2nd Quarter 2006 | 21(2)

Commodity Checkoff Programs and Generic Advertising

by Ronald W. Ward
"Beef. It's What's for Dinner." "Got Milk?" "Pork. The Other White Meat." "Flowers. Alive with Possibilities." We have all heard and seen these and similar promotional messages over the years on television, over the radio, and in magazines. Often labeled generic advertising, these messages are government-sanctioned but producer-funded efforts to enhance the demand for farm commodities. As opposed to advertising for specific brands of a product by particular producers, generic advertising is generally a cooperative effort of a large group of producers (suppliers) to promote the demand for the homogeneous (similar) product. These advertising messages are funded through an institutional structure known as commodity checkoff programs. Why do the checkoff programs exist? What are the major functions of checkoff programs? What are the economic issues associated with these programs? Have they generated any economic benefits?

The Purpose of Commodity Checkoff Programs

Generic advertising is all about information -- information about a specific commodity and its underlying attributes. Consumers already have a reasonable amount of information about most foods, fibers, and other goods they buy along with some history of use. So even without any additional generic advertising, most checkoff commodities would still be consumed at some level. For example, some amount of milk would still be purchased if all "Got Milk" commercials were stopped! The purpose of advertising, of course, is to generate additional purchases of the product being advertised. How advertising affects consumer purchasing, however, depends on the type of advertising to which the consumer is exposed. Brands and brand advertising messages are intended to direct consumers to a specific product identified within a particular commodity category. To the extent that brands have common attributes and are substitutable, brand messages may increase the total demand for a commodity. Brand messages are intended to highlight differences among product forms making up the commodity group rather than their similarities.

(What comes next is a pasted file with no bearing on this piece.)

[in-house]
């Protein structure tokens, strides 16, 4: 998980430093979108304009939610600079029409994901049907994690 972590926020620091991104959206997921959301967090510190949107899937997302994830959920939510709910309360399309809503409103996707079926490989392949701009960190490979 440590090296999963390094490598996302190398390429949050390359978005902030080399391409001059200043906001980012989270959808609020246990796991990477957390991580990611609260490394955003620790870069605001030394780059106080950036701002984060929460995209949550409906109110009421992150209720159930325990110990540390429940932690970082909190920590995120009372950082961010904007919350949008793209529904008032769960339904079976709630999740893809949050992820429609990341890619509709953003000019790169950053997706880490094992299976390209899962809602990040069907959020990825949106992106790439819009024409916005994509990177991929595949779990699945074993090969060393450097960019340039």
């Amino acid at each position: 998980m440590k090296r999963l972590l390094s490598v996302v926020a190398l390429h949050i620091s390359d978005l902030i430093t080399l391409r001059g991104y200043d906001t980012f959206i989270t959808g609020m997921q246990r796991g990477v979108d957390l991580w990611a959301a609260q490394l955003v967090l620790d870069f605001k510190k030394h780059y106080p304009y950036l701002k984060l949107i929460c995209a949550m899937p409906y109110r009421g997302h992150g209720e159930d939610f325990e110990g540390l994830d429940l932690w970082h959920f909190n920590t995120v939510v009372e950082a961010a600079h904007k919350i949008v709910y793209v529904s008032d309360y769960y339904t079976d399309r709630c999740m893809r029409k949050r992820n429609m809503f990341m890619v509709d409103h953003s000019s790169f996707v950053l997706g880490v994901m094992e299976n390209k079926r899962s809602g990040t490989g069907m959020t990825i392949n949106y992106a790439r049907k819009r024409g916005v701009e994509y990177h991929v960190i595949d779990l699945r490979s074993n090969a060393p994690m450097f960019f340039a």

Generic advertising and promotions, on the other hand, focus on those attributes common to the group and those attributes that may not be readily judged without assistance (e.g., nutritional content, origin, or quality assurance). Brands exist when real and/or perceived differences can be achieved. For example, the successful promotion of Angus Beef as a brand requires that consumers perceive the unique attributes of the beef from that breed of cattle. The result is some level of brand identification. A celebrity endorsement may create a perceived difference that translates into brand identity whether or not such a difference actually exists. Within many commodity sectors there is limited product differentiation from producer to producer so that achieving substantial growth in demand through branding generally is not feasible. In this case, demand growth is more readily achieved through enhancing the total demand for the commodity through generic advertising. Of course, demand growth does not assure profitability but is an essential component.